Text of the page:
Identifying Alzheimer's Disease-Related Brain Regions from Multi-Modality Neuroimaging Data using Sparse Composite Linear Discrimination Analysis

author: Jieping Ye, Department of Electrical Engineering and Computer Science, University of Michigan
published: Sept. 6, 2012,   recorded: December 2011,   views: 3268
Categories

Slides

Related Open Educational Resources

Related content

Report a problem or upload files

If you have found a problem with this lecture or would like to send us extra material, articles, exercises, etc., please use our ticket system to describe your request and upload the data.
Enter your e-mail into the 'Cc' field, and we will keep you updated with your request's status.
Lecture popularity: You need to login to cast your vote.
  Bibliography

Description

Diagnosis of Alzheimer's disease (AD) at the early stage of the disease development is of great clinical importance. Current clinical assessment that relies primarily on cognitive measures proves low sensitivity and specificity. The fast growing neuroimaging techniques hold great promise. Research so far has focused on single neuroimaging modalities. However, as different modalities provide complementary measures for the same disease pathology, fusion of multi-modality data may increase the statistical power in identification of disease-related brain regions. This is especially true for early AD, at which stage the disease-related regions are most likely to be weak-effect regions that are difficult to be detected from a single modality alone. We propose a sparse composite linear discriminant analysis model (SCLDA) for identification of disease-related brain regions of early AD from multi-modality data. SCLDA uses a novel formulation that decomposes each LDA parameter into a product of a common parameter shared by all the modalities and a parameter specific to each modality, which enables joint analysis of all the modalities and borrowing strength from one another. We prove that this formulation is equivalent to a penalized likelihood with non-convex regularization, which can be solved by the DC ((difference of convex functions) programming. We show that in using the DC programming, the property of the non-convex regularization in terms of preserving weak-effect features can be nicely revealed. We perform extensive simulations to show that SCLDA outperforms existing competing algorithms on feature selection, especially on the ability for identifying weak-effect features. We apply SCLDA to the Magnetic Resonance Imaging (MRI) and Positron Emission Tomography (PET) images of 49 AD patients and 67 normal controls (NC). Our study identifies disease-related brain regions consistent with findings in the AD literature.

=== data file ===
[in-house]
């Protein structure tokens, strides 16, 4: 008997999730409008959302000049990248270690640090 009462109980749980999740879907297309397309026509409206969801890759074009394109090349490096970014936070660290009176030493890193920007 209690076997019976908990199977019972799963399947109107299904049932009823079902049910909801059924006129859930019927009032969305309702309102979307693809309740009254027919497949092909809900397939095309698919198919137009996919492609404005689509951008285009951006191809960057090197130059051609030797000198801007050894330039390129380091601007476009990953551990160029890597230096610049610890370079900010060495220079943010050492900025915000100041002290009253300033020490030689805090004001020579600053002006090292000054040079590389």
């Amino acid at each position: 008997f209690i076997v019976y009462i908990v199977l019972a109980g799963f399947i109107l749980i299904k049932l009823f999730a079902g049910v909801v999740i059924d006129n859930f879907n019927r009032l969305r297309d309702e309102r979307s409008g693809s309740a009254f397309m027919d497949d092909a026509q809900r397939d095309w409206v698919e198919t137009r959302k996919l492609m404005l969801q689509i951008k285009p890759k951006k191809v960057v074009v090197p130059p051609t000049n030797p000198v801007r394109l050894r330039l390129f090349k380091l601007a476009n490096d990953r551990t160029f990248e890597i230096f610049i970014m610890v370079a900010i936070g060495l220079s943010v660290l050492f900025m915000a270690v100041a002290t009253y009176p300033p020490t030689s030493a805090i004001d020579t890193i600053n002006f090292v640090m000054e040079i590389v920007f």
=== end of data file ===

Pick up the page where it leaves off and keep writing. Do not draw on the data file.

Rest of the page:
See Also:

Download slides icon Download slides: nips2011_ye_alzheimers_01.pdf (321.9 KB)

Download article icon Download article: nips2011_0827.pdf (5.8 MB)


Help icon Streaming Video Help

Link this page

Would you like to put a link to this lecture on your homepage?
Go ahead! Copy the HTML snippet !

Write your own review or comment:

make sure you have javascript enabled or clear this field: